Quoting King, she said, “Let us uphold the flame of fairness and justice. There is a certain kind of fire that must not be extinguished.” There are immense challenges still upon us, she said, “and we know that it is only through the Lord’s great mercies and our collective efforts that we can and we will choose love and not hate.”
Steven Branch, the associate director of diversity, equity, and inclusion at the MIT Sloan School of Management’s Career Development Office, described working at a company where he was the only Black employee, and his feeling of being othered because the anniversary of King’s birthday was not a recognized holiday there. He expressed this in a staff meeting one day, which led the CEO to declare it a company holiday moving forward. Branch said the experience showed him the value of standing up publicly for one’s beliefs. He added that the CEO ended up becoming a mentor who helped him land his position at MIT.
Jaleesa Trapp, a PhD student in the Media Lab, spoke of an important mentor in her life, the teacher who welcomed her to the Computer Clubhouse afterschool program in middle school and encouraged Trapp to see herself as an engineer, designer, or scientist. Considering that this teacher “had the power to transform her life by imparting knowledge,” Trapp said, “imagine what we as MIT could do.”
Junior and chemistry major Myles Noel, acting as master of ceremonies, noted the history of the venue for the annual event, Walker Memorial (Building 50), which is named for MIT’s third president Francis Walker. Walker “helped justify racist U.S. policies for removing Native Americans, First Nations, and Indigenous people from these lands. We recognize that we stand on stolen lands,” and must offer our respects to those who were here before, Noel said.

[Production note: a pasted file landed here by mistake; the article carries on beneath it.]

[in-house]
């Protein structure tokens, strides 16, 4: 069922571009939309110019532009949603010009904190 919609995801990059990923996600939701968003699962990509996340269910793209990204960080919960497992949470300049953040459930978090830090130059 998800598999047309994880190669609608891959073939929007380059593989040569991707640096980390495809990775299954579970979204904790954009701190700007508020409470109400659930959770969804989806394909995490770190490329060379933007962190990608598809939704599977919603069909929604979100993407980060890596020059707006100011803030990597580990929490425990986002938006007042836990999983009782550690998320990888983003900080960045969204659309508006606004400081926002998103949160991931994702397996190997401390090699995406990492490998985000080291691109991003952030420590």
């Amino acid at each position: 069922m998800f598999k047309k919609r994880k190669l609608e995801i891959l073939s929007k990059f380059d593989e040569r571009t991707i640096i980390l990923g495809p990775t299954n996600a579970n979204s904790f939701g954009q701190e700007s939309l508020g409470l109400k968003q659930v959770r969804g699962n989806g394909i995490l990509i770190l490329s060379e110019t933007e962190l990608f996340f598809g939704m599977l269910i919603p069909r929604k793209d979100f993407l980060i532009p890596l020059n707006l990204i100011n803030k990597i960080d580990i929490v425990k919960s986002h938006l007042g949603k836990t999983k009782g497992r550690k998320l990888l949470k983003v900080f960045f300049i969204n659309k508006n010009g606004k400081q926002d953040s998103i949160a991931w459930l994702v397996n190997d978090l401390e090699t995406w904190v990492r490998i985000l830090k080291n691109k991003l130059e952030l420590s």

Nicole Harris, a junior and biological engineering major who helped establish Juniper, a dedicated living space on campus for Black women, said that though she had chosen to attend MIT specifically because of its strong and welcoming Black community, she still found struggles to deal with here. She cited an occurrence just this week when a banner placed by Black student leaders in Lobby 7 was defaced, its statements crossed out and written over.
“There is a sentiment in this community that pushes back on progress,” she said. “We can drive change, we can drive this sentiment out of our community, but not without first acknowledging that it is still here. We will not be silenced. The experiences of Black students will not be revised. Dismissal of our lived realities is a tool of oppression,” she said, urging her fellow students to continue to “light the fire.”
Acknowledging this incident, newly arrived MIT President Sally Kornbluth said, “I’m too new to offer my serious diagnoses or solutions” for those who come from groups that have been marginalized and sometimes feel unwelcome. But, she said, based on her 17 years in academic leadership, she could outline the philosophy she’s tried to live by, condensing it into three overarching themes.